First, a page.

Researching a company not only proves to a potential employer that you're enthusiastic about the job opportunity, it also helps you to pitch your application and perform better at the job interview. If you've done your homework, you will be better able to demonstrate that you're a match to the organisation's culture and values. You will also have a better understanding of the career potential that might exist with a particular employer, company or within an industry sector.
Key background information includes:
Finding the information
Much of the information you need is easily available online. Almost every industry sector has professional membership institutes or trade associations e.g. Engineers Ireland is the professional membership body for Engineers. These may produce a membership directory, or publications that provide information about current trends and issues in the particular field.
|Research Employment Sectors here [See Useful Links at the foot of each sector page]|
Once you've identified the industry sector you want to work in, and located potential employers, the next step is to research individual companies and identify specific people that will help you to find out more about the job or get you an interview.
There are no excuses for not being able to find out the relevant information on your prospective employer(s). Before meeting a potential employer you need to be aware of:
- What the company does and how it runs
- How many employees work for the company?
- The company's financial state - are they expanding or downsizing?
- Who are their major competitors?
- What skills / education / previous experience do they typically look for?
- What social media presence do they have?
- What can you offer them?
Having a general overview about the organisation will also give you confidence during the first interview. You can refer to your research when asking questions. For example, if you were going for a Marketing Executive position within a direct marketing agency, you could say something like, "I understand from your annual report you spend XX percent on advertising - How much of this is allocated to direct marketing?" rather than asking "how many employees are in the company? which you could have found out yourself. The first question implies you have taken time and effort to prepare for the interview. The interviewer will take this as a sign that you are serious about the company, your job and your future career.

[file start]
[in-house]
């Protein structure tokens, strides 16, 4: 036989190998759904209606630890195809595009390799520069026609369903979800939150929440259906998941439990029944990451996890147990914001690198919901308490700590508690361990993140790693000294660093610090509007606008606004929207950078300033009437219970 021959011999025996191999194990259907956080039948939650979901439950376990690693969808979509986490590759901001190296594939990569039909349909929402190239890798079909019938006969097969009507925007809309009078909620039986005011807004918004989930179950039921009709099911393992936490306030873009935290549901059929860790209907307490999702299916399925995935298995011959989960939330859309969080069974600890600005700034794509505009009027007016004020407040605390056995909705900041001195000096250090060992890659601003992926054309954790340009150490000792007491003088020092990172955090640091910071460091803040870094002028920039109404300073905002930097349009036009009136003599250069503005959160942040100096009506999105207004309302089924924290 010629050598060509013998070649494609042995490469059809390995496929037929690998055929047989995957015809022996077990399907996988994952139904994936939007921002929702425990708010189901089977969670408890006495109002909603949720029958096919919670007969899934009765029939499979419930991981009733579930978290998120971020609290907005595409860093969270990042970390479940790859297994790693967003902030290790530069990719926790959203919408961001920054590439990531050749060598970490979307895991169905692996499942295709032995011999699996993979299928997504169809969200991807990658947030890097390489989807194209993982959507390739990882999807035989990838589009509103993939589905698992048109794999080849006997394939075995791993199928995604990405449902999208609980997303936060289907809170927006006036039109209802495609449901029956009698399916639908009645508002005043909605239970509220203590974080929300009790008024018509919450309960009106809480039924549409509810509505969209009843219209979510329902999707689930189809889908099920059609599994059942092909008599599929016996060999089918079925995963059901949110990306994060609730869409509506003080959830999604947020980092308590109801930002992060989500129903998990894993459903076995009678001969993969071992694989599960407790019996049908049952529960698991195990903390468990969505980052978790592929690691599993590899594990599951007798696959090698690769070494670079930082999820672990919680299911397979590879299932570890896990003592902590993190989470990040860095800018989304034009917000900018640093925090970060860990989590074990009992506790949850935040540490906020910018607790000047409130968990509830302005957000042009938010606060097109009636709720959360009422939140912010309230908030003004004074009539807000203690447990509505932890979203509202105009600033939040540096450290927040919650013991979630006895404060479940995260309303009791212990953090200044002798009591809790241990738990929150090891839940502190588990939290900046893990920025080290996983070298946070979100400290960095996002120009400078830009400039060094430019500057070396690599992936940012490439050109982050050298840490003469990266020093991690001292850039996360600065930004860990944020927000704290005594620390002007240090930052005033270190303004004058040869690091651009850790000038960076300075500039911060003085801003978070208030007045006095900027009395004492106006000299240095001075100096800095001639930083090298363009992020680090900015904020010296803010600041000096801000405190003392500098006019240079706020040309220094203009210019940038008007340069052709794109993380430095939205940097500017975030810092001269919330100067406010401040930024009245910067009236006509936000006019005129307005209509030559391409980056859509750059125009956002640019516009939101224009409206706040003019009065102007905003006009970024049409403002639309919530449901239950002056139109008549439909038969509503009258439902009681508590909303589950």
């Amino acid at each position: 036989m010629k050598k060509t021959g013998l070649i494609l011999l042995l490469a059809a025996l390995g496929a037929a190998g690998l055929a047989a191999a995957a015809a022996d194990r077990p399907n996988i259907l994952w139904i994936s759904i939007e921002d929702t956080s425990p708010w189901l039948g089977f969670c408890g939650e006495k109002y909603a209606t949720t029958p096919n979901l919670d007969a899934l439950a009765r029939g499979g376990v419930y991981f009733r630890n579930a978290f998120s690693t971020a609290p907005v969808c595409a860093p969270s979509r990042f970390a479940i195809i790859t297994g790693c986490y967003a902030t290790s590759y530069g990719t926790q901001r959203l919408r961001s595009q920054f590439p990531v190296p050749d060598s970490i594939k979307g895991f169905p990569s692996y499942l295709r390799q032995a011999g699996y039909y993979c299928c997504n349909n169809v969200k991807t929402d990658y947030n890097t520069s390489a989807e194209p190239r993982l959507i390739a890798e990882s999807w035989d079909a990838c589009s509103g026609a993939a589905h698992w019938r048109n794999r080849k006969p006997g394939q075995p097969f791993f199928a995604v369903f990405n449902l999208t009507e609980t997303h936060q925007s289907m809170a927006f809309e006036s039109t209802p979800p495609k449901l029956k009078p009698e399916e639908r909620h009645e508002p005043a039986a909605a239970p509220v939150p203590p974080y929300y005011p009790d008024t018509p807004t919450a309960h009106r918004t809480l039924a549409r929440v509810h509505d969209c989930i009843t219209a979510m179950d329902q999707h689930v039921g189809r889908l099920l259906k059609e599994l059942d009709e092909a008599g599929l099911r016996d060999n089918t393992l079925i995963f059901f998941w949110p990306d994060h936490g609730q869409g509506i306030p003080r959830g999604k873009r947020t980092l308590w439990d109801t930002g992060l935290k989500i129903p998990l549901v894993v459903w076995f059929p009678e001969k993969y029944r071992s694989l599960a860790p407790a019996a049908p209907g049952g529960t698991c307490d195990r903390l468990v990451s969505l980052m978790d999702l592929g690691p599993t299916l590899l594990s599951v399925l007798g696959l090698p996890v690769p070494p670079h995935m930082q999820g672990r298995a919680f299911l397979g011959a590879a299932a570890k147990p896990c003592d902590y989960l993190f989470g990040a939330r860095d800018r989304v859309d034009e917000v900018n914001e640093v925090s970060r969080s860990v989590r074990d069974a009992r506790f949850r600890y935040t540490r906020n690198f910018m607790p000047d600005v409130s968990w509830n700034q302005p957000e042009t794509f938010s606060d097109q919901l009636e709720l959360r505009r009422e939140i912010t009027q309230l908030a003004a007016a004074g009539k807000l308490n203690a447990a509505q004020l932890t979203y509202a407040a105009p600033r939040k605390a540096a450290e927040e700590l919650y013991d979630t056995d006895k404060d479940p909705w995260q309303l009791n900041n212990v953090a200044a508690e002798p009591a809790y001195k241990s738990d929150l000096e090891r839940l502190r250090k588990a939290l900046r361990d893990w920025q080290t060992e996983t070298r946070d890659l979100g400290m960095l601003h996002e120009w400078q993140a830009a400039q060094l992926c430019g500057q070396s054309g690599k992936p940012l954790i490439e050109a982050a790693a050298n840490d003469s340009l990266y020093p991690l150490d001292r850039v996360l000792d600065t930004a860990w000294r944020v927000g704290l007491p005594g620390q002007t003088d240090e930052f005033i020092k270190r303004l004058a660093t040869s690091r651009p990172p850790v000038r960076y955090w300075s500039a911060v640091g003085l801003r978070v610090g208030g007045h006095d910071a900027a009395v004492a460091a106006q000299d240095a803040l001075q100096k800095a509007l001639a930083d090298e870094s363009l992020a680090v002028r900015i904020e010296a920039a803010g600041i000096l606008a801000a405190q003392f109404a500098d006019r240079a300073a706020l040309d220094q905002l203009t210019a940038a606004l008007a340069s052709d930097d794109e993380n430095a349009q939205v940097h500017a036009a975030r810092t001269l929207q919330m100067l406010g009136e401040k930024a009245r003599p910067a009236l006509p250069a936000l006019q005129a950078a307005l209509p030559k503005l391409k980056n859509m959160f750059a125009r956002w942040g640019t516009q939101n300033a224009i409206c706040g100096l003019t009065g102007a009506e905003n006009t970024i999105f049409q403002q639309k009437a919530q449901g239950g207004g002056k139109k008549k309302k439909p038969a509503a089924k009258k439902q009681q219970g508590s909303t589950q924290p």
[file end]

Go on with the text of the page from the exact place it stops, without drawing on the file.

Check out the 'Working with us' page on the company's website – not just to find out about vacancies or the typical application process, but also to get an idea of what they look for in employees, in terms of technical skills or personal attributes.
If you are applying for a particular job vacancy, the Job Description is an obvious starting point. Does the role fit within your overall career strategy? Will it give you career-building opportunities or allow you to develop new, marketable skills?
Understanding the role requirements and potential also help you work out where your strengths intersect with company needs, and whether you'll need to address any skills or experience gaps in your application. However, if the job description is vague, be prepared to dig deeper.
Contact the recruiter or HR department with a brief, polite email to ask for more detail.
Read the company website and press releases for information about the company's history and progress: innovations, key milestones and so on, as well as their corporate values, often written into mission or vision statements. This information will help you with the almost inevitable interview questions
- Tell us what you know about the company or
- Why are you interested in working with us?
Read publications, newsletters or blogs for in-depth information and analysis on the health of the sector as a whole, as well as for snippets of news or gossip.
Find out all you can about the main players, current threats or opportunities, which companies are doing well, and so on. This knowledge will help you ask thoughtful questions at interviews and shows your interest in working in the sector.
IT's happening here - Enterprise Ireland information website for finding jobs in the Irish Technology Sector hosts a range of tech company profiles including current career opportunities.
Social networks / Social Media
Social networks help you develop contacts who can share information. They enable you to build relationships with other industry professionals and with those who have hiring authority.
The majority of companies now use social media. Check if they have Facebook, Twitter and a LinkedIn company page and follow them.
LinkedIn is especially useful. Recent data shows a high percentage of members aged between 25 and 54 in higher income groups.
|On LinkedIn - use the 'company' tab to search by industry keyword for a list of companies sorted by relevance (relationship to you, for example). You can see primary or shared connections, and then request an introduction to that shared connection to get an insider's view on working for the company.|
Digging around on the company's page also gives you useful information on hiring statistics and patterns (where employees come from or go to), annual company growth, key skills of employees, and job postings.
Other social networks such as Google+ allow you to connect with employers directly.
Use Twitter to follow people within companies you're interested in, and the company pages on Facebook to find out more about their working culture.